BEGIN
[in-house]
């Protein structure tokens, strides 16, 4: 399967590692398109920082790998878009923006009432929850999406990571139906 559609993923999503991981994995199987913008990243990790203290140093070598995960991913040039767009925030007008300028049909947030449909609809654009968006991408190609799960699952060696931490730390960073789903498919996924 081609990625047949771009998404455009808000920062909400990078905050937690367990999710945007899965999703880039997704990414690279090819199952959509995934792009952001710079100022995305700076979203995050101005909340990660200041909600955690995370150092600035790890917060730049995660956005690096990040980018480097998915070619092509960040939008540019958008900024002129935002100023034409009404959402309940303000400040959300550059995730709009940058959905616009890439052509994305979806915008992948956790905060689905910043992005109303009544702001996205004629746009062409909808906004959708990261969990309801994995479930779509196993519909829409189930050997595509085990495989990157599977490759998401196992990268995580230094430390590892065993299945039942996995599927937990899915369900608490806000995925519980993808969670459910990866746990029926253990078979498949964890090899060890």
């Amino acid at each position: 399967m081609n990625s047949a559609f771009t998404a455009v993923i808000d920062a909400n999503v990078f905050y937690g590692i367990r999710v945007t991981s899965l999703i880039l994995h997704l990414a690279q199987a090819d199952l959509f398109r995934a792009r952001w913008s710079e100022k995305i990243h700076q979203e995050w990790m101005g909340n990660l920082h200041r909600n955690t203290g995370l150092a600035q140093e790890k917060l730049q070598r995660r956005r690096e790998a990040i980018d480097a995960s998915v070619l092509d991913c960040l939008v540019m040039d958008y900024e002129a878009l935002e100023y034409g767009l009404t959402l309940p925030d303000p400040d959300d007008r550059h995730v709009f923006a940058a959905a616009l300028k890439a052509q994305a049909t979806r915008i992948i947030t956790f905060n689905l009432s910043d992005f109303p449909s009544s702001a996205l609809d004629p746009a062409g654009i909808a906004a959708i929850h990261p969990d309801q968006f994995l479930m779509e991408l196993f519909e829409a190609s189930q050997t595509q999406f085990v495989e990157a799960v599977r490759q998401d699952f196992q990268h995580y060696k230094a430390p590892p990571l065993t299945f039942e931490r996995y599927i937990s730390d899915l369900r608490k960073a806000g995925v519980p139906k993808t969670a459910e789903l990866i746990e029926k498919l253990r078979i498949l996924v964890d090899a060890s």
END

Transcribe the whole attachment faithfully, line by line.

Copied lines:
[in-house]
């Protein structure tokens, strides 16, 4: 399967590692398109920082790998878009923006009432929850999406990571139906 559609993923999503991981994995199987913008990243990790203290140093070598995960991913040039767009925030007008300028049909947030449909609809654009968006991408190609799960699952060696931490730390960073789903498919996924 081609990625047949771009998404455009808000920062909400990078905050937690367990999710945007899965999703880039997704990414690279090819199952959509995934792009952001710079100022995305700076979203995050101005909340990660200041909600955690995370150092600035790890917060730049995660956005690096990040980018480097998915070619092509960040939008540019958008900024002129935002100023034409009404959402309940303000400040959300550059995730709009940058959905616009890439052509994305979806915008992948956790905060689905910043992005109303009544702001996205004629746009062409909808906004959708990261969990309801994995479930779509196993519909829409189930050997595509085990495989990157599977490759998401196992990268995580230094430390590892065993299945039942996995599927937990899915369900608490806000995925519980993808969670459910990866746990029926253990078979498949964890090899060890």
């Amino acid at each position: 399967m081609n990625s047949a559609f771009t998404a455009v993923i808000d920062a909400n999503v990078f905050y937690g590692i367990r999710v945007t991981s899965l999703i880039l994995h997704l990414a690279q199987a090819d199952l959509f398109r995934a792009r952001w913008s710079e100022k995305i990243h700076q979203e995050w990790m101005g909340n990660l920082h200041r909600n955690t203290g995370l150092a600035q140093e790890k917060l730049q070598r995660r956005r690096e790998a990040i980018d480097a995960s998915v070619l092509d991913c960040l939008v540019m040039d958008y900024e002129a878009l935002e100023y034409g767009l009404t959402l309940p925030d303000p400040d959300d007008r550059h995730v709009f923006a940058a959905a616009l300028k890439a052509q994305a049909t979806r915008i992948i947030t956790f905060n689905l009432s910043d992005f109303p449909s009544s702001a996205l609809d004629p746009a062409g654009i909808a906004a959708i929850h990261p969990d309801q968006f994995l479930m779509e991408l196993f519909e829409a190609s189930q050997t595509q999406f085990v495989e990157a799960v599977r490759q998401d699952f196992q990268h995580y060696k230094a430390p590892p990571l065993t299945f039942e931490r996995y599927i937990s730390d899915l369900r608490k960073a806000g995925v519980p139906k993808t969670a459910e789903l990866i746990e029926k498919l253990r078979i498949l996924v964890d090899a060890s």